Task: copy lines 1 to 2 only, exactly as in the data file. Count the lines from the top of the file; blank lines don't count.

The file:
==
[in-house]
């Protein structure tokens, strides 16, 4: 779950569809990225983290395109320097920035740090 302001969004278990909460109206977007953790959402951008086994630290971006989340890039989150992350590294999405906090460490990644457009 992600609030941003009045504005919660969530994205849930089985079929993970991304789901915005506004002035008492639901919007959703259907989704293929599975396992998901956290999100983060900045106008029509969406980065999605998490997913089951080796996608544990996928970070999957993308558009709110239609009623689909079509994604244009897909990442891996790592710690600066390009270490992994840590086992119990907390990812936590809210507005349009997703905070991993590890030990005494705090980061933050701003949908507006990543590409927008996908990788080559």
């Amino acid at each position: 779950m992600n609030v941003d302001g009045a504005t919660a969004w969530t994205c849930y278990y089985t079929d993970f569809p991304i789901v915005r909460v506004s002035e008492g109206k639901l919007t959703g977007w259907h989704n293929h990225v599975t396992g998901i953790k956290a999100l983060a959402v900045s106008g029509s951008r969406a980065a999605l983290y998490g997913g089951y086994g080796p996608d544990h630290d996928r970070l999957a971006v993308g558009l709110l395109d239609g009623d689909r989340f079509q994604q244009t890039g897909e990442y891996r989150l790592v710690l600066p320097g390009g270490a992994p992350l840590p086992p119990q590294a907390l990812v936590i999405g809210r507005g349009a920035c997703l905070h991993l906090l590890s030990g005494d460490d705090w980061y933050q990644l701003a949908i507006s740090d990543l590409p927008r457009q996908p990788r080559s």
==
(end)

[in-house]
């Protein structure tokens, strides 16, 4: 779950569809990225983290395109320097920035740090 302001969004278990909460109206977007953790959402951008086994630290971006989340890039989150992350590294999405906090460490990644457009 992600609030941003009045504005919660969530994205849930089985079929993970991304789901915005506004002035008492639901919007959703259907989704293929599975396992998901956290999100983060900045106008029509969406980065999605998490997913089951080796996608544990996928970070999957993308558009709110239609009623689909079509994604244009897909990442891996790592710690600066390009270490992994840590086992119990907390990812936590809210507005349009997703905070991993590890030990005494705090980061933050701003949908507006990543590409927008996908990788080559």